The stories we heard of grateful mothers, fathers, and children kept us all motivated when things got hectic, when we became weary with the load, and felt we couldn’t get the food out on time.

Jenny Forward of the Blackburn Ward in the Chorley Stake said, “Bishop [and I] felt the joy in every ‘thank you’ from one of the recipients, knowing they really needed and appreciated the meals. It warmed our hearts.”

Jenna Beverley of the Chorley Ward said: “I knew that so many families would be without [food] over the holidays, so when I heard Holiday Hunger East Lancashire needed help, I knew we could use our car and time for good. It was great to see people come together, with what they had, to make this happen at such short notice. What I thought would be a one-hour service project turned into a six-hour quest to provide some relief to as many families as we could, but it was incredible to see the community come together for so many who requested help.'

Jenna’s son Isaac, aged 12, described the experience, 'It was kinda stressful to deliver so many meals to people's houses, especially when it was bad rain and then the phone battery died, so we didn't know where we were going … but we did it!'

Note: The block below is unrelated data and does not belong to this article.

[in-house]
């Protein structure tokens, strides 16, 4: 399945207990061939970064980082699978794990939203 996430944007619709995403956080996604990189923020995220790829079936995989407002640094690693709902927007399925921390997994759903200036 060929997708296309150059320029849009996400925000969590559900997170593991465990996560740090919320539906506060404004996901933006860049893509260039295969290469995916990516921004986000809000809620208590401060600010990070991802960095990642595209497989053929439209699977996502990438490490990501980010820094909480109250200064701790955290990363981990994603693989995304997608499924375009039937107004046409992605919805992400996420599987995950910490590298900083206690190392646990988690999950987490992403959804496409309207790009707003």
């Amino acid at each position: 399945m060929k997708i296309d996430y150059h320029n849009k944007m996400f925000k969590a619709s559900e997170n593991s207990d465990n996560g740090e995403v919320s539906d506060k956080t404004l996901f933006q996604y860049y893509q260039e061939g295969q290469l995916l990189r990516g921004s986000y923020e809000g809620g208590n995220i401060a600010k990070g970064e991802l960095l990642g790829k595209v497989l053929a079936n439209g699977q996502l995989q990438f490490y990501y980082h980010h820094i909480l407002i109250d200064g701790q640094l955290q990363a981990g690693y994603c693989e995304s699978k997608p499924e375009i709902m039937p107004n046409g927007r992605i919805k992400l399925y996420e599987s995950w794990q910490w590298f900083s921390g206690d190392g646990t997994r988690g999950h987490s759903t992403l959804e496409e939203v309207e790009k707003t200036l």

Jonathan and Rebecca Abery of the Rossendale Valley Ward in Chorley Stake shared their thoughts: “[We] felt it an honour to be involved with so many other people from the community. It was humbling seeing the genuine gratitude and relief in the eyes of some of the recipients. It reminded me of the importance of working together to meet the needs of our fellow brothers and sisters and showed me that service brings its reward.”

Janet Leeds of the Burnley Ward, Chorley Stake said, “The project came together so quickly there was no time to think about whether to get involved or not or wonder if it was possible; everyone just pulled together and got on with it! So much love was shared, and hard work done, by so many volunteers that went into the project. It felt so important to make sure each child received their lunch packs every day—so much so I went back to one house three times on the first day and finally pushed it through the cat flap so that they wouldn’t miss it! So proud of everyone who made it all possible.”

Rachel Pattenden said, “It was heart-warming, humbling and rewarding to be a part of this project. I know it was meant to bless others, but it also truly blessed my children and me. They felt good inside and want to help again in the future.”

What brought us all together was an unfortunate turn of events, but it united us in our determination to feed the 3,000 signed-up children who would otherwise have gone hungry that week. I’ve never been a part of an event on such a large scale. It was overwhelming at times. Some days I would be up and out the door by 7:30am and not return until 8pm. As a stay-at-home mum, it was quite a change of pace! But I know that the Lord required my help for that one week. He guided me to bump into the friend that got me involved. By no means can I take any of the credit, but I know that I was a tool in the Lord’s hands. It was my purpose to help gather those volunteers so that essential work could get done—to feed His children.